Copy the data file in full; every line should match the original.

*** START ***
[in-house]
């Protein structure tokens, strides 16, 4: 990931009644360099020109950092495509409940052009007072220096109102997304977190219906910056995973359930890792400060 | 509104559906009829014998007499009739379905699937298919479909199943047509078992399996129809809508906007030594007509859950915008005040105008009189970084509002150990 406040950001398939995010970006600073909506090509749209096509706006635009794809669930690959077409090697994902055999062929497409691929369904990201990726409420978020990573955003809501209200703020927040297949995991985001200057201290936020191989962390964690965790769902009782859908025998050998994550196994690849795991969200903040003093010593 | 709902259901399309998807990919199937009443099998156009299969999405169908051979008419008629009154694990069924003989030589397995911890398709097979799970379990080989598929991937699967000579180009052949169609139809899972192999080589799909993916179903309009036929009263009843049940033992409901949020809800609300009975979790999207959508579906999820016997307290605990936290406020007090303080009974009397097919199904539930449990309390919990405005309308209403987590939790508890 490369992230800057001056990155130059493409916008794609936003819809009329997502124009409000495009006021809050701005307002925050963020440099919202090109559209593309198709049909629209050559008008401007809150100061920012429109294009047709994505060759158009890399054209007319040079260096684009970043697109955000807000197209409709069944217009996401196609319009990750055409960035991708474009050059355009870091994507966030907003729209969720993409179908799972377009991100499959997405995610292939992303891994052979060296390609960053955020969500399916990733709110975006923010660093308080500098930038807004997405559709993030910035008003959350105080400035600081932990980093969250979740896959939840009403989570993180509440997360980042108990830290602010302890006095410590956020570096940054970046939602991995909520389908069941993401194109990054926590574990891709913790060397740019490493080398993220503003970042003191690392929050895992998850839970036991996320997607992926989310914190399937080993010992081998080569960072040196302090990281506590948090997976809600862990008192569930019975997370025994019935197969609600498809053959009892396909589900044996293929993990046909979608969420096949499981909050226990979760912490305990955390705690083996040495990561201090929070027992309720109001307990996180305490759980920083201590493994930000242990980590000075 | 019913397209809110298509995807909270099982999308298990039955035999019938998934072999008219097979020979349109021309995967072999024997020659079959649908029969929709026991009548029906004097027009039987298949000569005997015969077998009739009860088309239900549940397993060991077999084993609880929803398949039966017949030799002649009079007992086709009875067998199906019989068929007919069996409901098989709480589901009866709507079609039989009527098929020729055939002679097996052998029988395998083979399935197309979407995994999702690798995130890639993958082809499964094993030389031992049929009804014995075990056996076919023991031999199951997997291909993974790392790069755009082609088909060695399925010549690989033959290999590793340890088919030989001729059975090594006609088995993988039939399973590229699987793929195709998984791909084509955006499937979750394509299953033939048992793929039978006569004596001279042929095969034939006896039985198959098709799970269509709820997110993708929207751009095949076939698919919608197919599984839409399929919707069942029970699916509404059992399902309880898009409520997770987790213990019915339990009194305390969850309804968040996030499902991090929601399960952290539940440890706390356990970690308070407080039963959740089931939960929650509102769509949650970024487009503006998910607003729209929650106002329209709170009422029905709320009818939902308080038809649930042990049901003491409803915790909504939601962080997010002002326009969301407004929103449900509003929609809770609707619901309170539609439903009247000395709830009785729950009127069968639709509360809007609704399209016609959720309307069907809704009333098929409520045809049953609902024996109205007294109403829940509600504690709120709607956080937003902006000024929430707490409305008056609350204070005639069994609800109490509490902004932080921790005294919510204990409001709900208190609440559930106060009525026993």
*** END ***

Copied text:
[in-house]
């Protein structure tokens, strides 16, 4: 990931009644360099020109950092495509409940052009007072220096109102997304977190219906910056995973359930890792400060 | 509104559906009829014998007499009739379905699937298919479909199943047509078992399996129809809508906007030594007509859950915008005040105008009189970084509002150990 406040950001398939995010970006600073909506090509749209096509706006635009794809669930690959077409090697994902055999062929497409691929369904990201990726409420978020990573955003809501209200703020927040297949995991985001200057201290936020191989962390964690965790769902009782859908025998050998994550196994690849795991969200903040003093010593 | 709902259901399309998807990919199937009443099998156009299969999405169908051979008419008629009154694990069924003989030589397995911890398709097979799970379990080989598929991937699967000579180009052949169609139809899972192999080589799909993916179903309009036929009263009843049940033992409901949020809800609300009975979790999207959508579906999820016997307290605990936290406020007090303080009974009397097919199904539930449990309390919990405005309308209403987590939790508890 490369992230800057001056990155130059493409916008794609936003819809009329997502124009409000495009006021809050701005307002925050963020440099919202090109559209593309198709049909629209050559008008401007809150100061920012429109294009047709994505060759158009890399054209007319040079260096684009970043697109955000807000197209409709069944217009996401196609319009990750055409960035991708474009050059355009870091994507966030907003729209969720993409179908799972377009991100499959997405995610292939992303891994052979060296390609960053955020969500399916990733709110975006923010660093308080500098930038807004997405559709993030910035008003959350105080400035600081932990980093969250979740896959939840009403989570993180509440997360980042108990830290602010302890006095410590956020570096940054970046939602991995909520389908069941993401194109990054926590574990891709913790060397740019490493080398993220503003970042003191690392929050895992998850839970036991996320997607992926989310914190399937080993010992081998080569960072040196302090990281506590948090997976809600862990008192569930019975997370025994019935197969609600498809053959009892396909589900044996293929993990046909979608969420096949499981909050226990979760912490305990955390705690083996040495990561201090929070027992309720109001307990996180305490759980920083201590493994930000242990980590000075 | 019913397209809110298509995807909270099982999308298990039955035999019938998934072999008219097979020979349109021309995967072999024997020659079959649908029969929709026991009548029906004097027009039987298949000569005997015969077998009739009860088309239900549940397993060991077999084993609880929803398949039966017949030799002649009079007992086709009875067998199906019989068929007919069996409901098989709480589901009866709507079609039989009527098929020729055939002679097996052998029988395998083979399935197309979407995994999702690798995130890639993958082809499964094993030389031992049929009804014995075990056996076919023991031999199951997997291909993974790392790069755009082609088909060695399925010549690989033959290999590793340890088919030989001729059975090594006609088995993988039939399973590229699987793929195709998984791909084509955006499937979750394509299953033939048992793929039978006569004596001279042929095969034939006896039985198959098709799970269509709820997110993708929207751009095949076939698919919608197919599984839409399929919707069942029970699916509404059992399902309880898009409520997770987790213990019915339990009194305390969850309804968040996030499902991090929601399960952290539940440890706390356990970690308070407080039963959740089931939960929650509102769509949650970024487009503006998910607003729209929650106002329209709170009422029905709320009818939902308080038809649930042990049901003491409803915790909504939601962080997010002002326009969301407004929103449900509003929609809770609707619901309170539609439903009247000395709830009785729950009127069968639709509360809007609704399209016609959720309307069907809704009333098929409520045809049953609902024996109205007294109403829940509600504690709120709607956080937003902006000024929430707490409305008056609350204070005639069994609800109490509490902004932080921790005294919510204990409001709900208190609440559930106060009525026993």